And, we began to tackle the hard conversations. I said “no” more and I found myself feeling less guilty about it. I taught my children about privilege and made an extra effort to count our blessings. We also began to spend more time simply being together and enjoying each other’s company.

Downsizing our possessions so drastically was certainly new territory — for us as well as many others who were following our journey. During our downsizing process, people often wondered how I would get by with less once we moved into the tiny house — specifically in the kitchen. I found it was actually a lot easier than I had originally anticipated. Instead of a coffee pot, I began using a French press to make my morning cup of coffee. I had one spatula instead of three and owned only four sets of silverware and plates.

While these don’t seem like huge sacrifices, I encourage you to go count your coffee cups — I think you’ll be surprised by how many you actually own.

3. We live in a culture that is obsessed with useless crap.

It seems that everywhere we go, we are given a parting gift. For example, upon attending a workshop it is not uncommon to leave with various pens that have random business names etched into them, refrigerator magnets, business cards destined for the trash can, and other odds and ends. It’s a never-ending revolving door of useless crap we cannot avoid.

This practice did not bode well for us as tiny house dwellers, as there was only so much space to store all those “extras.” Even after moving out of the tiny house, we continue to prefer the human connections we make with others over those cheesy bits of advertisement.

Just consider the lesson we all teach our children through overeager gifting practices. It’s as if we are thanking them just for being alive.

4. Cold showers are good for the complexion.

While the tiny house had most of the amenities of a “normal” sized home, all of them were pint-sized in comparison.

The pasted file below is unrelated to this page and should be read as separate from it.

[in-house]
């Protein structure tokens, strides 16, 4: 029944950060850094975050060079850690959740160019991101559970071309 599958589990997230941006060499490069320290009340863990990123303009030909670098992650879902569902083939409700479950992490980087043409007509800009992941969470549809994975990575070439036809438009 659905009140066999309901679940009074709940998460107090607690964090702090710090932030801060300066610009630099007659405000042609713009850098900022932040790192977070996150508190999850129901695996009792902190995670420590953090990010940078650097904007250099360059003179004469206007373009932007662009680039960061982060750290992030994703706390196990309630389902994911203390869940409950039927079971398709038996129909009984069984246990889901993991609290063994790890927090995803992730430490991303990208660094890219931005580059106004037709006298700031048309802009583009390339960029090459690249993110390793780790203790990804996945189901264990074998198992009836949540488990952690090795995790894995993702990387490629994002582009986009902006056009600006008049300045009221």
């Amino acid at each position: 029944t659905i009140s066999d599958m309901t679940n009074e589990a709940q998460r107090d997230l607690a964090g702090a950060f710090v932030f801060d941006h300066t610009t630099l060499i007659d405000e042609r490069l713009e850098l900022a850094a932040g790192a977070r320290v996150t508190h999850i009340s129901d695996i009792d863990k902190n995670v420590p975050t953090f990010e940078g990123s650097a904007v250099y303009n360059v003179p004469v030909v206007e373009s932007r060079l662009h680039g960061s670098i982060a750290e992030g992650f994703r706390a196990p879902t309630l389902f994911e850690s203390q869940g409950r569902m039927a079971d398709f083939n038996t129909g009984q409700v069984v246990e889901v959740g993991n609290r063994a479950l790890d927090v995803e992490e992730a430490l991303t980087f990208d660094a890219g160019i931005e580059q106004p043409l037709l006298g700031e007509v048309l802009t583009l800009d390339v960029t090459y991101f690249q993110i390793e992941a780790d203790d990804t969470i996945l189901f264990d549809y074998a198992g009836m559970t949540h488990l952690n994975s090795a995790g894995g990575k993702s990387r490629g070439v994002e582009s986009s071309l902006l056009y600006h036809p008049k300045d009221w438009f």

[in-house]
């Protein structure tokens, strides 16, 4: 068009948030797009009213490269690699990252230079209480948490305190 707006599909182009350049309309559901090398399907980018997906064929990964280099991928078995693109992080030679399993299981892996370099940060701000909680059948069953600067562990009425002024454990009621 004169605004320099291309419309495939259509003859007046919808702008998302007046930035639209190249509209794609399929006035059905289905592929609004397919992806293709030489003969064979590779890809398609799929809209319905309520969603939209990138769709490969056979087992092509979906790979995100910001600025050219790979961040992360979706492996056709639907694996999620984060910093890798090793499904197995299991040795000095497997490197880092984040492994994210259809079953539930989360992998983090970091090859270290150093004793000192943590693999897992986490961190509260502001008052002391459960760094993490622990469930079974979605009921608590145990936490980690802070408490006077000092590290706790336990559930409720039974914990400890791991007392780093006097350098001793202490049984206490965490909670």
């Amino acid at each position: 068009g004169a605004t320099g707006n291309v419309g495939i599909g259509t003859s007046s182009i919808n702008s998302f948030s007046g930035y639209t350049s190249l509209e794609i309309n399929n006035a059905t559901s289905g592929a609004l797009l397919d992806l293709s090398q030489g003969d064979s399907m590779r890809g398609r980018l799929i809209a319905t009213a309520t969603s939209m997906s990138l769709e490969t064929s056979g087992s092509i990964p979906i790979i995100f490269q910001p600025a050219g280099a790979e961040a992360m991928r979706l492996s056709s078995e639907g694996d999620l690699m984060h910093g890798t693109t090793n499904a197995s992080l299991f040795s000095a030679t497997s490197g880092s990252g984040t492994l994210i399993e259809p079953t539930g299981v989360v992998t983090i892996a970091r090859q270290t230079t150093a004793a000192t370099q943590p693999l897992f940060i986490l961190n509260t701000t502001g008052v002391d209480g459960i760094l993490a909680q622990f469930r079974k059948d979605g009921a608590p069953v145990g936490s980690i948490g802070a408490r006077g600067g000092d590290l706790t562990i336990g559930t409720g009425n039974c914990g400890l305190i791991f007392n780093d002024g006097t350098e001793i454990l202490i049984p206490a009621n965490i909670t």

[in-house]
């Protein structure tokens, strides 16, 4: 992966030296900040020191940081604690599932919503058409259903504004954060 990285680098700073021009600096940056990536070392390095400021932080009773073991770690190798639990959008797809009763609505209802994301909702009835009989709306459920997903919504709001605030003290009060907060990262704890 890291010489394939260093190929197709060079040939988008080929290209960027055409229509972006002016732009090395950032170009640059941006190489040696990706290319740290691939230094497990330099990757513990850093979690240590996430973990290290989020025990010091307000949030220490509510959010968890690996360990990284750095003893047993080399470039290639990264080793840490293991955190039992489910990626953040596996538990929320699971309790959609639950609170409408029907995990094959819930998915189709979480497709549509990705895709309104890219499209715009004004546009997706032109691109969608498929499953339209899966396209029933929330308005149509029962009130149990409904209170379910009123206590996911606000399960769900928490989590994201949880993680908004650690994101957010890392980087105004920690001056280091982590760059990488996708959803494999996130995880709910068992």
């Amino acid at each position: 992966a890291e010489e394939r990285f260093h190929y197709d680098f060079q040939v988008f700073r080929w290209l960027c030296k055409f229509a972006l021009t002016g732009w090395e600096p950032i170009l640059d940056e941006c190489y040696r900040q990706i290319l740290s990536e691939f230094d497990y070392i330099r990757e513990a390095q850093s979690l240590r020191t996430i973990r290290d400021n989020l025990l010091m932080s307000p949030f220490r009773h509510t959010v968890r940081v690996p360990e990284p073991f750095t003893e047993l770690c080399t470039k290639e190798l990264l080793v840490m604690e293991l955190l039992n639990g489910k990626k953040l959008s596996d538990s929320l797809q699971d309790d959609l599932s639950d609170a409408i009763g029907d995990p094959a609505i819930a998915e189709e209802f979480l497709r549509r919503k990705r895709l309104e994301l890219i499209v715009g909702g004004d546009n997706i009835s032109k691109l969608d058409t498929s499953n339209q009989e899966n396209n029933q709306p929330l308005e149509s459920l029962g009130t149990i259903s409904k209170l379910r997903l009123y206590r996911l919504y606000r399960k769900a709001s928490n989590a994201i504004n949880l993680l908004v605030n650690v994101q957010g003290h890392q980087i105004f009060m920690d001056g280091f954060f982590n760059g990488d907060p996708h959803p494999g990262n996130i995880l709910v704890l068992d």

The miniature bathtub came in handy almost daily for bathing my children. However, there often was not enough hot water left over for me to enjoy my own hot shower. On days when their bath time routine was followed up by my own, I knew to brace myself for a cold one. I just made sure to remind myself that cold showers are good for the complexion.

5. Living tiny will force you to reevaluate your life.

It doesn’t matter who you are or what you do, living tiny is bound to encourage you to reevaluate your life and reconsider what is most important to you. We live in a culture that is driven by consumerism and comparison. We are constantly bombarded by the next big thing and made to believe we cannot live without it.

Living in a tiny house will convince you that more doesn’t always mean better, that it’s the simple pleasures in life that really count, and that it’s the connections with others that feed your soul. Lastly, it will allow you to align your thoughts and actions, by providing ample time to evaluate who you are and who you desire to be. There is no hiding in a tiny house, especially from yourself!

Although my family no longer lives tiny, we still speak fondly of the time we spent in the tiny house and the many lessons we learned in the process. Our experience will forever remain close to our hearts, as well as serve as a dependable fallback for dinner party conversation — if ever I am in need.

Alysha St. Germain wrote this article for xoJane.

TIME Ideas hosts the world's leading voices, providing commentary and expertise on the most compelling events in news, society, and culture. We welcome outside contributions. To submit a piece, email ideas@time.com.

TIME Family

These 5 Hero Moms Will Give You Extra Reason to Celebrate Mother’s Day

From saving a drowning couple to rescuing kids from a bear